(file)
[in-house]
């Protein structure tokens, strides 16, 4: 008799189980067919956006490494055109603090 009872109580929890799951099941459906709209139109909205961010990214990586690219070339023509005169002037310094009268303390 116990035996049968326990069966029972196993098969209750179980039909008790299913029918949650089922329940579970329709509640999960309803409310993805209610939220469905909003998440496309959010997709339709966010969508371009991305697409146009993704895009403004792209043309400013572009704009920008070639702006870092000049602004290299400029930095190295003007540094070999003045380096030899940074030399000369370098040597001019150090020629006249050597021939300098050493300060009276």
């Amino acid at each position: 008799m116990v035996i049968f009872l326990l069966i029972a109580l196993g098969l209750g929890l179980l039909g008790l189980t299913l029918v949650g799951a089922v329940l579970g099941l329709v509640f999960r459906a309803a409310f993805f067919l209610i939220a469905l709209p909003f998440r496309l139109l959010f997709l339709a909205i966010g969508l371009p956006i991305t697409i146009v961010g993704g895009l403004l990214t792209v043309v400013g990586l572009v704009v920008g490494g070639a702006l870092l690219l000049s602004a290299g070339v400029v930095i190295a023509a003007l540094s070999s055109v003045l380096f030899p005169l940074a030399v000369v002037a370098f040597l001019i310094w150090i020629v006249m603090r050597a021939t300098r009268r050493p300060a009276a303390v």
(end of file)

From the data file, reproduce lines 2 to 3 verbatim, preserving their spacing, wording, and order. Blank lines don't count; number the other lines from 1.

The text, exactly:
């Protein structure tokens, strides 16, 4: 008799189980067919956006490494055109603090 009872109580929890799951099941459906709209139109909205961010990214990586690219070339023509005169002037310094009268303390 116990035996049968326990069966029972196993098969209750179980039909008790299913029918949650089922329940579970329709509640999960309803409310993805209610939220469905909003998440496309959010997709339709966010969508371009991305697409146009993704895009403004792209043309400013572009704009920008070639702006870092000049602004290299400029930095190295003007540094070999003045380096030899940074030399000369370098040597001019150090020629006249050597021939300098050493300060009276």
């Amino acid at each position: 008799m116990v035996i049968f009872l326990l069966i029972a109580l196993g098969l209750g929890l179980l039909g008790l189980t299913l029918v949650g799951a089922v329940l579970g099941l329709v509640f999960r459906a309803a409310f993805f067919l209610i939220a469905l709209p909003f998440r496309l139109l959010f997709l339709a909205i966010g969508l371009p956006i991305t697409i146009v961010g993704g895009l403004l990214t792209v043309v400013g990586l572009v704009v920008g490494g070639a702006l870092l690219l000049s602004a290299g070339v400029v930095i190295a023509a003007l540094s070999s055109v003045l380096f030899p005169l940074a030399v000369v002037a370098f040597l001019i310094w150090i020629v006249m603090r050597a021939t300098r009268r050493p300060a009276a303390v």